Since it is a lovely warm day, the flowers are out and I have been watching baby birds taking their first flights in my garden today, so obviously I’ve reached for something dark, unsettling and other-y to listen to Slint Spiderland.
Goodnight, my love
Remember me as you fall to sleep.
Fill your pockets with the dust and the memory,
That rises from the shoes on my feet. (Washer)
This dark, dark bullet from 1991 has a stature that belies any sales figures it had, for a while in the mid to late 90’s ‘Slint bands’ was a recognized genre in certain post-hardcore/post rock circles for all the outfits who had been so influenced by the band. I bought it on my 28th birthday, intrigued by Spiderland‘s rep and the striking cover image, taken by Will Oldham, of the band swimming in a disused quarry – there was just something about those slightly maniacal floating heads … I really didn’t know what to make of the album though, played it a few times and didn’t come back to it for 6 or 7 years, until I played it one late, dark night of the soul, upset about something or other trivial and it just hit me like a hammer.
I will say it straight out Spiderland is a damnably odd LP. The title came from a description of the music as ‘spidery’ and that works, because it is. At times the music is almost non-existent, at others it blazes and sears but this isn’t the same LOUD/quiet dynamic that grunge purloined off the Pixies and never gave back, this is jazzier and odder. Brian McMahan’s and Britt Walford’s vocals are often spoken, mumbled so that listening to the tracks can feel like overhearing shreds of a conversation, or eavesdropping on someone’s interior monologue, often when you’d rather not.
Opener ‘Breadcrumb Trail’ is apparently about spending a day with a carnival fortune-teller, I had to read that yesterday because in all my years of listening to it I’d never got that. It starts quietly, uneasily and builds to a squall of noise, before subsiding again. David Pajo is a brilliant guitarist, but we already knew that* and he really shows it here, providing plenty of low melody and an angular mid-section** where he rocks out, without remotely rocking out (he added, mysteriously). ‘Nosferatu Man’, as well as being a great title, takes us into separate, albeit a bit louder territory. What strikes me about this track and Slint in general is the way that the drums follow the melody, usually the guitar, rather than vice-versa which is an unusual effect and again there are some great, almost painful guitar parts – the structure steers parallel to metal here, but is always too slanted and skewed to rock out.
Don stepped outside
It felt good to be alone
He wished he was drunk
He thought about something he said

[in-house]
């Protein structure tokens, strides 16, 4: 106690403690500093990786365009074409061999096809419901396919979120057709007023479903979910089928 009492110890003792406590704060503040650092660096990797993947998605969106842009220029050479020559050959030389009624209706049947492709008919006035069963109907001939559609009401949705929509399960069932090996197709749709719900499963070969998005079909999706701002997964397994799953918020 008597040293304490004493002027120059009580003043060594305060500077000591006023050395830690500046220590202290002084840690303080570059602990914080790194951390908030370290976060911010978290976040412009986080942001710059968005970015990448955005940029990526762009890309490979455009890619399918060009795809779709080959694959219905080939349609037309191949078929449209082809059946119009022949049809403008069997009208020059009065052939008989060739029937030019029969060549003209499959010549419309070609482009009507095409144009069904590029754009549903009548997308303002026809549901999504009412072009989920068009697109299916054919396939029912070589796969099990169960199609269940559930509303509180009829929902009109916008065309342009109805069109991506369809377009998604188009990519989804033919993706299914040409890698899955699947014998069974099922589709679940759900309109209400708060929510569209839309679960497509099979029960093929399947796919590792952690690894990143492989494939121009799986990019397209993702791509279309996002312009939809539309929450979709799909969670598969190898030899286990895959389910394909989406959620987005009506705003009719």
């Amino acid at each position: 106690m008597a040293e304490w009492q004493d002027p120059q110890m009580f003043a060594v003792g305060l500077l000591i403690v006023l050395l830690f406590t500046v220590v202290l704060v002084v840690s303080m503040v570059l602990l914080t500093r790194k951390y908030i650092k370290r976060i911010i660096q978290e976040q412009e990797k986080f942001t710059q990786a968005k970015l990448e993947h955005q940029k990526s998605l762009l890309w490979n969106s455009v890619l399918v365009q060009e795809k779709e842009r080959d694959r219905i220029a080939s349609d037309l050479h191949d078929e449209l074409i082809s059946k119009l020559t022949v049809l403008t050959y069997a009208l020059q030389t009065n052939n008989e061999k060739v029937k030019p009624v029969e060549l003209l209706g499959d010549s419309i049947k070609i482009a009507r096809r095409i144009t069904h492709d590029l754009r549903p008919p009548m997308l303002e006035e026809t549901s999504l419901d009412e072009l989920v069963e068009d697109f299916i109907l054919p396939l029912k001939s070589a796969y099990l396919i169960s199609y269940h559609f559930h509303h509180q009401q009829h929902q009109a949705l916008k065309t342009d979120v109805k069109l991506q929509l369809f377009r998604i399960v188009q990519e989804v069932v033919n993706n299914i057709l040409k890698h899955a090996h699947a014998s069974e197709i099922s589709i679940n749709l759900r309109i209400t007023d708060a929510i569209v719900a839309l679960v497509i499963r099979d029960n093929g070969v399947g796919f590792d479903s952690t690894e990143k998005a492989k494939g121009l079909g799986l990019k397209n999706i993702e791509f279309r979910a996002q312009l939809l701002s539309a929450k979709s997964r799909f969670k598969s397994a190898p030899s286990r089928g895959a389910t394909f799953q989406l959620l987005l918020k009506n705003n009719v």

And how stupid it had sounded
He should forget about it
He decided to piss, but he couldn’t
(A plane passes silently overhead) (Don, Aman)
My two favourite tracks on Spiderland sit either side of the great side divide, ‘Don, Aman’ and ‘Washer’. The former is the tale of a man stepping outside at a party and the latter I read as advice not to mourn a departed (dead?) someone. There is a palpable self-loathing, almost malice in the former track which sports some jagged guitaring and more deadpan talkie vocals, whereas there is some real emotional heft behind ‘Washer’, that sustains it for almost 9 minutes. I don’t know how much of a myth it is but at least two of the band are supposed to have been institutionalized during/in the aftermath of the recording of Spiderland and it does feel like an LP that is right out there on the edge of normality, peering over into the Slough of Despond.
Let me in, the voice cried softly,
from outside the wooden door.
Scattered remnants of the ship could be seen in the distance,
Blood stained the icy wall of the shore (Good Morning, Captain)
Strangely, one of the more emotional tracks is the instrumental track ‘For Dinner …’ which is a brooding, intimate affair that does the whole build-and-release thing spectacularly well. It shows off both the subtle drumming of Britt Walford and the production of Brian Paulson particularly well; the recording is spookily well done, every last nuance of sound harvested for our delectation no matter how chilling and slight some of it is. The big send-off here is ‘Good Morning, Captain’ a take on Samuel Taylor Coleridge’s^ Rime of the Ancient Mariner and it is fittingly epic and discordant, evoking yelled despair after a whispered unease^^. The slightly wonky rhythm and the alternatively delicate then slashing guitars all serve to push us up the mountain trail marked ‘Epic’.
The irony is that by the time this incredibly influential LP was released, the band had split up and nobody much was bothered about the release, until word of mouth started to garner Spiderland a real following. This music didn’t come out of nowhere, there are (very) distant touches from Neil Young^* and Led Zeppelin buried deep in here, but by consciously rejecting all the usual forms and clichés Slint took a step towards creating something new and lasting, something that pierces your skin and draws blood; a slinter?
The girl falters as she steps down from the platform.
She clutches her stomach, and begins to heave.
The ticket-taker smiles, and the last car is ready.
Who told you that you could leave? (Breadcrumb Trail)
P.S: I was always going to love a band who printed the message: “this recording is meant to be listened to on vinyl” on some CD copies of Spiderland.
*Tortoise, Papa M, Zwan, Royal Trux …
**very unlike my own.
^as opposed to Iron Maiden’s.
^^Brian MacMahan puked whilst recording the final screamed verse apparently, that’s dedication to art for you – I’ve puked until I’ve screamed but, as of the time of writing, have never screamed until I’ve puked.
^*particularly in the vocals on ‘Washer’.